Random Numbers from Cosmic Rays

Cosmic rays from exploding stars have provided a new and innovative way of producing truly random numbers.
University of Queensland mathematician Dr Michael Bulmer and UQ physicist Dr Kevin Pimbblet have produced random numbers from cosmic rays which could help researchers develop more secure computer codes.

Dr Bulmer said most methods of generating computer codes with random numbers were not secure because they were computer generated.

“The problem with random sets created by computers is that they can be broken once the algorithm used to generate them is deciphered,” he said.

“The method we have developed is truly random as it is from a physically random process.”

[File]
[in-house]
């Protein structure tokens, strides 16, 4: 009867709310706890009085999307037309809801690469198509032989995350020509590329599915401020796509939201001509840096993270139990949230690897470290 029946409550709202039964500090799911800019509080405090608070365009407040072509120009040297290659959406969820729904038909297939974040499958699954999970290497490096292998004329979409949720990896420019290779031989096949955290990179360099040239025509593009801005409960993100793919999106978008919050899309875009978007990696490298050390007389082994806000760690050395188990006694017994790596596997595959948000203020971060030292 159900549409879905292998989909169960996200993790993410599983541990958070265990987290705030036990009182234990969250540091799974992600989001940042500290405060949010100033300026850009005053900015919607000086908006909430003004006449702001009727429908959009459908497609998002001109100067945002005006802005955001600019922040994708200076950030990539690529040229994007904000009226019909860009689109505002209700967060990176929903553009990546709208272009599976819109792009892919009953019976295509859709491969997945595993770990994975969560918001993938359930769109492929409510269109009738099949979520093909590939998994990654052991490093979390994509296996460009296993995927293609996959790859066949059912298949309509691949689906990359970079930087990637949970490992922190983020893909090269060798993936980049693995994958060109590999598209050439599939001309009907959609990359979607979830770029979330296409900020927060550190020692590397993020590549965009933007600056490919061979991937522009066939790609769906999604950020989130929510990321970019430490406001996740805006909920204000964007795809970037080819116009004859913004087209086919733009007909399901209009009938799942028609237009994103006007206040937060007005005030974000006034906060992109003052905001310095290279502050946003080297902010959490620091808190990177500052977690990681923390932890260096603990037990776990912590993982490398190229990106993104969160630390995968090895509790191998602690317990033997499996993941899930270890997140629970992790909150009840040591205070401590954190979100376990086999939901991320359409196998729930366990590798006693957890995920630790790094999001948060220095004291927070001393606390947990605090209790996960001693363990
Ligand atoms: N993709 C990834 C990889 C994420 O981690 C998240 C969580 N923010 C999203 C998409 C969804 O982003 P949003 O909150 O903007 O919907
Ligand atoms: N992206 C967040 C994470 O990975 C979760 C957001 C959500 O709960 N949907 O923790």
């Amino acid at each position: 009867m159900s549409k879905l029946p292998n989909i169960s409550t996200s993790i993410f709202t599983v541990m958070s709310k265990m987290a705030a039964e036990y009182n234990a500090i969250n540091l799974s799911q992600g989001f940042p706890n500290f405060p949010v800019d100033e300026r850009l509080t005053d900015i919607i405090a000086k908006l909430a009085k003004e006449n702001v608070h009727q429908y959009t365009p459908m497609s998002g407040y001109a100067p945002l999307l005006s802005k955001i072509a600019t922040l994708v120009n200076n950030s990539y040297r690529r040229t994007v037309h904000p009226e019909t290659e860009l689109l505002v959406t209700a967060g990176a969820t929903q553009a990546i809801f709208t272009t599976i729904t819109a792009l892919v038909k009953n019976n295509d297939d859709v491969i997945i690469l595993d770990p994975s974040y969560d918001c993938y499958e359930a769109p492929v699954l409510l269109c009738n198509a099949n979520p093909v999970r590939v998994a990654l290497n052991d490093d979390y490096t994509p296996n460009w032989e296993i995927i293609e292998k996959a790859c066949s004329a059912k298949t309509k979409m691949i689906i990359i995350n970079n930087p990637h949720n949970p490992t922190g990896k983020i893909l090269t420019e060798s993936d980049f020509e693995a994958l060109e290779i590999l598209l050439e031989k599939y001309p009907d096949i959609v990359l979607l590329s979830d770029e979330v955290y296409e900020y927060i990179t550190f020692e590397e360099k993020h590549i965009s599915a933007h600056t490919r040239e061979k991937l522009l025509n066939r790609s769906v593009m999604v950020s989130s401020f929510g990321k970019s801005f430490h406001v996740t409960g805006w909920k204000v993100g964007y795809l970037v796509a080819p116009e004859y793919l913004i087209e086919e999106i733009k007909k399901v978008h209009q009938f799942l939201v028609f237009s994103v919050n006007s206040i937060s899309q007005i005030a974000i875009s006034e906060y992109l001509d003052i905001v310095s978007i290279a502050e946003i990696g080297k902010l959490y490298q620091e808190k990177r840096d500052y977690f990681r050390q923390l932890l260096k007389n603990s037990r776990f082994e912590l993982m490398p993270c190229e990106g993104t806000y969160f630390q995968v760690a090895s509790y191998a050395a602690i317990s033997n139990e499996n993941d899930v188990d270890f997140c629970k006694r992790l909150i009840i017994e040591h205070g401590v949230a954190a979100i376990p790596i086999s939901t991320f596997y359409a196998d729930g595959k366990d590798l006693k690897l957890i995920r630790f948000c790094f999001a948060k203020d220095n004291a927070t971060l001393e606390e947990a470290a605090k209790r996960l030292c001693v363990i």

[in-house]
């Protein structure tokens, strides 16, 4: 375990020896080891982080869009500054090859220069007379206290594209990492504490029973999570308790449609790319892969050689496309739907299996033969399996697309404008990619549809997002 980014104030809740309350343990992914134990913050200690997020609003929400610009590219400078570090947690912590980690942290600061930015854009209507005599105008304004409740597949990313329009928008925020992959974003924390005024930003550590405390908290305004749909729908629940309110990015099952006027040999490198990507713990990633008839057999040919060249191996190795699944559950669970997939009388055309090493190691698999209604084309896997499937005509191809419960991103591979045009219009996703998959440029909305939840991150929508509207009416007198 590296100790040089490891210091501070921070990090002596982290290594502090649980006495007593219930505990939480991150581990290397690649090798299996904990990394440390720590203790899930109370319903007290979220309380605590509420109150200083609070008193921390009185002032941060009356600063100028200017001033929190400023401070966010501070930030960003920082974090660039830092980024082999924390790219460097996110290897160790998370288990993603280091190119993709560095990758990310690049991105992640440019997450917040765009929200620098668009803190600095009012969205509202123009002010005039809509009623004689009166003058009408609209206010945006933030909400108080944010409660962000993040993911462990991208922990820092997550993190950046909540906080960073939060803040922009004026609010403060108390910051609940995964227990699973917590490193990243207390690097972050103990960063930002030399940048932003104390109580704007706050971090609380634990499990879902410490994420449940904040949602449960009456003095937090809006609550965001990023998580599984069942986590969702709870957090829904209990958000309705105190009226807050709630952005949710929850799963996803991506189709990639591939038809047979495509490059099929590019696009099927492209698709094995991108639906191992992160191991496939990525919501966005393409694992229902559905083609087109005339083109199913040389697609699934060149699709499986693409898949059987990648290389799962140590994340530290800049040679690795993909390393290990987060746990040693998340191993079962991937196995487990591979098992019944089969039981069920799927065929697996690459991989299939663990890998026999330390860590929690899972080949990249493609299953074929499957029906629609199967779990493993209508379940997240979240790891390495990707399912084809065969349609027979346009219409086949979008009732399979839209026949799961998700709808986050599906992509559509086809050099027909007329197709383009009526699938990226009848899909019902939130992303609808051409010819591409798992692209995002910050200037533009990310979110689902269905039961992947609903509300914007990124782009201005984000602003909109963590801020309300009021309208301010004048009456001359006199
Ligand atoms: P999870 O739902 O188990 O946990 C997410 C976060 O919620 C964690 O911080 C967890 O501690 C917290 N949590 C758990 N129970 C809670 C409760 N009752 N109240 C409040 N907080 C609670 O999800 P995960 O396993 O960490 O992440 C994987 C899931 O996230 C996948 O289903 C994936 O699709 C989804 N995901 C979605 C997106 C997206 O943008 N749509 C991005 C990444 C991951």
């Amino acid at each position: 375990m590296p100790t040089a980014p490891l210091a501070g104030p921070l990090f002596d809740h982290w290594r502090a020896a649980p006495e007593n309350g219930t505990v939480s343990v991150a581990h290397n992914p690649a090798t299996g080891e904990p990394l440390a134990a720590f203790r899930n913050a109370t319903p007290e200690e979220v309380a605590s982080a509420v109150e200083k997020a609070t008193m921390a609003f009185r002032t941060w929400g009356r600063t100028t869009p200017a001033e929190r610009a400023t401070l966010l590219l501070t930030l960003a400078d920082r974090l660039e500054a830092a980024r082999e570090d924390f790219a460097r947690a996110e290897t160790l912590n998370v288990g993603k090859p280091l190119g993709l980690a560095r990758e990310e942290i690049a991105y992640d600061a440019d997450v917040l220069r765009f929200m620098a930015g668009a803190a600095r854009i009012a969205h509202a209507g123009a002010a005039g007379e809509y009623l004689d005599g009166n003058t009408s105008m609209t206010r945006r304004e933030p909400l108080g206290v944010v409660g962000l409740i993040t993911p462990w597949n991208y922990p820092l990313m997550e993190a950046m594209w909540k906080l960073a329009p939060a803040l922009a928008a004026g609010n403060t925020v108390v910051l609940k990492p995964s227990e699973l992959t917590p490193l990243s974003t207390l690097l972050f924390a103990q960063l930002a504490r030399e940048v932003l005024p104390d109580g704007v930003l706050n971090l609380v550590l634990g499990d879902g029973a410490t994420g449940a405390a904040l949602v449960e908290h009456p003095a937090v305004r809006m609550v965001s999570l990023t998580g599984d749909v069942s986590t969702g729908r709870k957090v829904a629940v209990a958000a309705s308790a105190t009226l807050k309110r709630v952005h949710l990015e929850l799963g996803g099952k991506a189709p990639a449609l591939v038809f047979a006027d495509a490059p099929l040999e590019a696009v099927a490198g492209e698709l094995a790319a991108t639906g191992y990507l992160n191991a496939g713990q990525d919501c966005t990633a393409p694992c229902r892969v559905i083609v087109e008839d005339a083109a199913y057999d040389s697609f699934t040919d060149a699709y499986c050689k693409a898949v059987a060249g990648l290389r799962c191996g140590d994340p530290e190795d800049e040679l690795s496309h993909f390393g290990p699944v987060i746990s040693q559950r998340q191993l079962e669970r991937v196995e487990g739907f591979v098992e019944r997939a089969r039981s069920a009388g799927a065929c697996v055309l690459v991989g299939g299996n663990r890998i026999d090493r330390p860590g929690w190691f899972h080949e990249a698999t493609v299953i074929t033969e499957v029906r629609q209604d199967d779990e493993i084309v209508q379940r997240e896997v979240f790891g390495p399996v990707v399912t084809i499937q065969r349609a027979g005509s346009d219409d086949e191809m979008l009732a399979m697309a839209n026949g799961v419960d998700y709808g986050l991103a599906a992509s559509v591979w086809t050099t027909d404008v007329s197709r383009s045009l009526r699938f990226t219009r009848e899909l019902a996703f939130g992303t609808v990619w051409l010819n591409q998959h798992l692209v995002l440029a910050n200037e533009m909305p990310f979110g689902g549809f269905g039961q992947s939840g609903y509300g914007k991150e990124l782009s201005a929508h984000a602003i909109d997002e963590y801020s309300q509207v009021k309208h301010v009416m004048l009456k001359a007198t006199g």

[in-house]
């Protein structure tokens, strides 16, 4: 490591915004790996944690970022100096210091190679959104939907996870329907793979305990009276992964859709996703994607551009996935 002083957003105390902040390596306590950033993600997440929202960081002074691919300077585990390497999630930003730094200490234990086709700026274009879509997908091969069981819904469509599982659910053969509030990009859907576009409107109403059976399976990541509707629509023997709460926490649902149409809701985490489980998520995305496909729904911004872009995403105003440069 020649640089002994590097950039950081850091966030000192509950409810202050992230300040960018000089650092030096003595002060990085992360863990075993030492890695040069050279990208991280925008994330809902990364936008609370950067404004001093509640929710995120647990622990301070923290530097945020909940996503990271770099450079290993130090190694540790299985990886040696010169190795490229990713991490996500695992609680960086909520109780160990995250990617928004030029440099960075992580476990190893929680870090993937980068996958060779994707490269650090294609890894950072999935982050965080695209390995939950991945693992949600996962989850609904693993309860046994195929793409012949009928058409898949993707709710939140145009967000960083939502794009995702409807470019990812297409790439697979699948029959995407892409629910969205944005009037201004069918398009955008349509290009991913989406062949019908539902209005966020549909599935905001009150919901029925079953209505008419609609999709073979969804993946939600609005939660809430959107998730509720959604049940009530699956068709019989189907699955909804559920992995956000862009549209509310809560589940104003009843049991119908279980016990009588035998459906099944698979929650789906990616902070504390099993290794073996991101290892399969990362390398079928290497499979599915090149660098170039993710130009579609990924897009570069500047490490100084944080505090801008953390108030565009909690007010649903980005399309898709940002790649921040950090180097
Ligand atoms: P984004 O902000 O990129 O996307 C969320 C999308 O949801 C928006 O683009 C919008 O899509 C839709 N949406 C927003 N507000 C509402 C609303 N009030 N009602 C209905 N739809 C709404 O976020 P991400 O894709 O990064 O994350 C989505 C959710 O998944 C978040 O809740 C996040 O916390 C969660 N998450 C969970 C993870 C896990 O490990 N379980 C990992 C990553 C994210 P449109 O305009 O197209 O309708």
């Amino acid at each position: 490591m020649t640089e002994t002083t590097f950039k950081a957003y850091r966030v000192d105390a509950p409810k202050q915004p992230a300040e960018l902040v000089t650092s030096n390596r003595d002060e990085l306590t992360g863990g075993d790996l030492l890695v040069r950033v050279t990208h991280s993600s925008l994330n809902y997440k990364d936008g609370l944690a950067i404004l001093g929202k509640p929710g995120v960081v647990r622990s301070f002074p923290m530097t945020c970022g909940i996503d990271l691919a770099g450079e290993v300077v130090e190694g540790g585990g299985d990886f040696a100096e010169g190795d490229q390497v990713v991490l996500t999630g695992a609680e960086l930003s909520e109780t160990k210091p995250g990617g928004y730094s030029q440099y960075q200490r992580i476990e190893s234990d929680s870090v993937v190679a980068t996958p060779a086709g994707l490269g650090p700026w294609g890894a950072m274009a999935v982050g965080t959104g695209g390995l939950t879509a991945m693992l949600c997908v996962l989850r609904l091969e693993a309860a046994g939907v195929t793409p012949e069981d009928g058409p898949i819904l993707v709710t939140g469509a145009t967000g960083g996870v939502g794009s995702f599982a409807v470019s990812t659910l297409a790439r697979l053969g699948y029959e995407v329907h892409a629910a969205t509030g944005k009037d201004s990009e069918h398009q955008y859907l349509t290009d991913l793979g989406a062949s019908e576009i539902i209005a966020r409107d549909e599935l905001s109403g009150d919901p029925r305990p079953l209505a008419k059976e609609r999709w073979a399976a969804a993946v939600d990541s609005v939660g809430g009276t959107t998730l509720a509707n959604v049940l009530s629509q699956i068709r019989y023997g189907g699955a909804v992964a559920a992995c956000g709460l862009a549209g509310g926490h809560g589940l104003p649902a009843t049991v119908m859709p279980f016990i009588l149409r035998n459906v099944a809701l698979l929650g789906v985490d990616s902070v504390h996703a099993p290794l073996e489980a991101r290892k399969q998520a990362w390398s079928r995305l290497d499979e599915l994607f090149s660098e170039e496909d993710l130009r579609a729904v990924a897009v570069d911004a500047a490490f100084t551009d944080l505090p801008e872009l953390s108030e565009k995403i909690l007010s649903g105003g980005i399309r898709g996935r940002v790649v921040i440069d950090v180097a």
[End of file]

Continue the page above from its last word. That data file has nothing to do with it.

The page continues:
Dr Bulmer said this was the first time astronomical images had been used in this way.

However, photos could also be used to produce the same results.

“In principle you can use any kind of image, be they photos or scans, because they have random noise in the image,” he said.

Dr Bulmer and Dr Pimbblet are looking to connect their work with the CONintuous CAMera (CONCAM) project.

CONCAM is a group telescopes throughout the world that provide a continuous display of the night time sky.

Dr Bulmer said this could provide a constant stream of data for producing random numbers.

They have also set up a website at www.maths.uq.edu.au/~mrb/cosmic where visitors can use their own photos to produce random numbers.


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Citation: Random Numbers from Cosmic Rays (2004, September 14) retrieved 22 May 2019 from https://phys.org/news/2004-09-random-cosmic-rays.html
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